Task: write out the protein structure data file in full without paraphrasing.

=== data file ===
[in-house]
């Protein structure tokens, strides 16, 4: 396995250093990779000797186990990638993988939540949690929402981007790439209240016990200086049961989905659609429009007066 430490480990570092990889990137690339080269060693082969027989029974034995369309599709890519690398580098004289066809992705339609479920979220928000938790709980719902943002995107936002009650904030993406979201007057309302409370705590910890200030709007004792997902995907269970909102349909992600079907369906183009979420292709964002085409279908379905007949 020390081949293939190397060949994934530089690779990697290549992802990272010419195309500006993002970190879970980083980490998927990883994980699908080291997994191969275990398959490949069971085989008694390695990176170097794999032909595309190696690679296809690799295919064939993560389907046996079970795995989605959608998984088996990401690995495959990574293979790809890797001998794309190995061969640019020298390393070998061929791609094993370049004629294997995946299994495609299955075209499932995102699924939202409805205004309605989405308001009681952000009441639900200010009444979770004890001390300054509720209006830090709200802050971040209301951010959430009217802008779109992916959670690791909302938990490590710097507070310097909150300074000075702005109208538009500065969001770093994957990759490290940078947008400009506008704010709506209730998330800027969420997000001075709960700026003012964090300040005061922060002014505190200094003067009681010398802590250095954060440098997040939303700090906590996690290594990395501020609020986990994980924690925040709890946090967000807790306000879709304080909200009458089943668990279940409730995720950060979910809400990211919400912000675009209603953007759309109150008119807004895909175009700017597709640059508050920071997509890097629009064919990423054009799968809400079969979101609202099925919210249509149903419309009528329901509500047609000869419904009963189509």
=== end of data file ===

[in-house]
């Protein structure tokens, strides 16, 4: 396995250093990779000797186990990638993988939540949690929402981007790439209240016990200086049961989905659609429009007066 430490480990570092990889990137690339080269060693082969027989029974034995369309599709890519690398580098004289066809992705339609479920979220928000938790709980719902943002995107936002009650904030993406979201007057309302409370705590910890200030709007004792997902995907269970909102349909992600079907369906183009979420292709964002085409279908379905007949 020390081949293939190397060949994934530089690779990697290549992802990272010419195309500006993002970190879970980083980490998927990883994980699908080291997994191969275990398959490949069971085989008694390695990176170097794999032909595309190696690679296809690799295919064939993560389907046996079970795995989605959608998984088996990401690995495959990574293979790809890797001998794309190995061969640019020298390393070998061929791609094993370049004629294997995946299994495609299955075209499932995102699924939202409805205004309605989405308001009681952000009441639900200010009444979770004890001390300054509720209006830090709200802050971040209301951010959430009217802008779109992916959670690791909302938990490590710097507070310097909150300074000075702005109208538009500065969001770093994957990759490290940078947008400009506008704010709506209730998330800027969420997000001075709960700026003012964090300040005061922060002014505190200094003067009681010398802590250095954060440098997040939303700090906590996690290594990395501020609020986990994980924690925040709890946090967000807790306000879709304080909200009458089943668990279940409730995720950060979910809400990211919400912000675009209603953007759309109150008119807004895909175009700017597709640059508050920071997509890097629009064919990423054009799968809400079969979101609202099925919210249509149903419309009528329901509500047609000869419904009963189509």